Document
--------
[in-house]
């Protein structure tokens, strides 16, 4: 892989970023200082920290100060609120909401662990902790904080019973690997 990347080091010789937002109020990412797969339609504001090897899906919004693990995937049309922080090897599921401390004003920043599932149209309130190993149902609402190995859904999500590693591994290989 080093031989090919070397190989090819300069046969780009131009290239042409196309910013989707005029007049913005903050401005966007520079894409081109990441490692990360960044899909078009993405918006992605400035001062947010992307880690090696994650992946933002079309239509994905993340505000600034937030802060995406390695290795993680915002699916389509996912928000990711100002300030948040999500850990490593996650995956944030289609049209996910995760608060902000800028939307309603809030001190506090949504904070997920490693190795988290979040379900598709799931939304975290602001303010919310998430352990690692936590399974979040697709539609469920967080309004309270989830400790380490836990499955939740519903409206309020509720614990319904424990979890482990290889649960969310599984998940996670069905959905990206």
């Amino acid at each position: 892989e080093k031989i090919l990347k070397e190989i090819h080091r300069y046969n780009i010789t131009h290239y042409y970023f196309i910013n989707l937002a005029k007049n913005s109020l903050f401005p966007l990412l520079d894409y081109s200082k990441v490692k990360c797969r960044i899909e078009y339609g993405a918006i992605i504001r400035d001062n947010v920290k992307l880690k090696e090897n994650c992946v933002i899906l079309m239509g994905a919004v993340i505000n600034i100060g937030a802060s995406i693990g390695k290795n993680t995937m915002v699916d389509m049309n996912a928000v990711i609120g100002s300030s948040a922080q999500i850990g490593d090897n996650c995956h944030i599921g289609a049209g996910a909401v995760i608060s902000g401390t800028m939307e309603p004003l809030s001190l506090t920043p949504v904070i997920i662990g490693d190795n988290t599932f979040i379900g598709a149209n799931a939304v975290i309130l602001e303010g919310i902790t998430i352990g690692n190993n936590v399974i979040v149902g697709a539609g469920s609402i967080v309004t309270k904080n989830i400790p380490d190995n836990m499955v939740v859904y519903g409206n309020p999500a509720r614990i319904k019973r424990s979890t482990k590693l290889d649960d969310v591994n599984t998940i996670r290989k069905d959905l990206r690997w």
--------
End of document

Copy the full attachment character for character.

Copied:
[in-house]
């Protein structure tokens, strides 16, 4: 892989970023200082920290100060609120909401662990902790904080019973690997 990347080091010789937002109020990412797969339609504001090897899906919004693990995937049309922080090897599921401390004003920043599932149209309130190993149902609402190995859904999500590693591994290989 080093031989090919070397190989090819300069046969780009131009290239042409196309910013989707005029007049913005903050401005966007520079894409081109990441490692990360960044899909078009993405918006992605400035001062947010992307880690090696994650992946933002079309239509994905993340505000600034937030802060995406390695290795993680915002699916389509996912928000990711100002300030948040999500850990490593996650995956944030289609049209996910995760608060902000800028939307309603809030001190506090949504904070997920490693190795988290979040379900598709799931939304975290602001303010919310998430352990690692936590399974979040697709539609469920967080309004309270989830400790380490836990499955939740519903409206309020509720614990319904424990979890482990290889649960969310599984998940996670069905959905990206």
């Amino acid at each position: 892989e080093k031989i090919l990347k070397e190989i090819h080091r300069y046969n780009i010789t131009h290239y042409y970023f196309i910013n989707l937002a005029k007049n913005s109020l903050f401005p966007l990412l520079d894409y081109s200082k990441v490692k990360c797969r960044i899909e078009y339609g993405a918006i992605i504001r400035d001062n947010v920290k992307l880690k090696e090897n994650c992946v933002i899906l079309m239509g994905a919004v993340i505000n600034i100060g937030a802060s995406i693990g390695k290795n993680t995937m915002v699916d389509m049309n996912a928000v990711i609120g100002s300030s948040a922080q999500i850990g490593d090897n996650c995956h944030i599921g289609a049209g996910a909401v995760i608060s902000g401390t800028m939307e309603p004003l809030s001190l506090t920043p949504v904070i997920i662990g490693d190795n988290t599932f979040i379900g598709a149209n799931a939304v975290i309130l602001e303010g919310i902790t998430i352990g690692n190993n936590v399974i979040v149902g697709a539609g469920s609402i967080v309004t309270k904080n989830i400790p380490d190995n836990m499955v939740v859904y519903g409206n309020p999500a509720r614990i319904k019973r424990s979890t482990k590693l290889d649960d969310v591994n599984t998940i996670r290989k069905d959905l990206r690997w």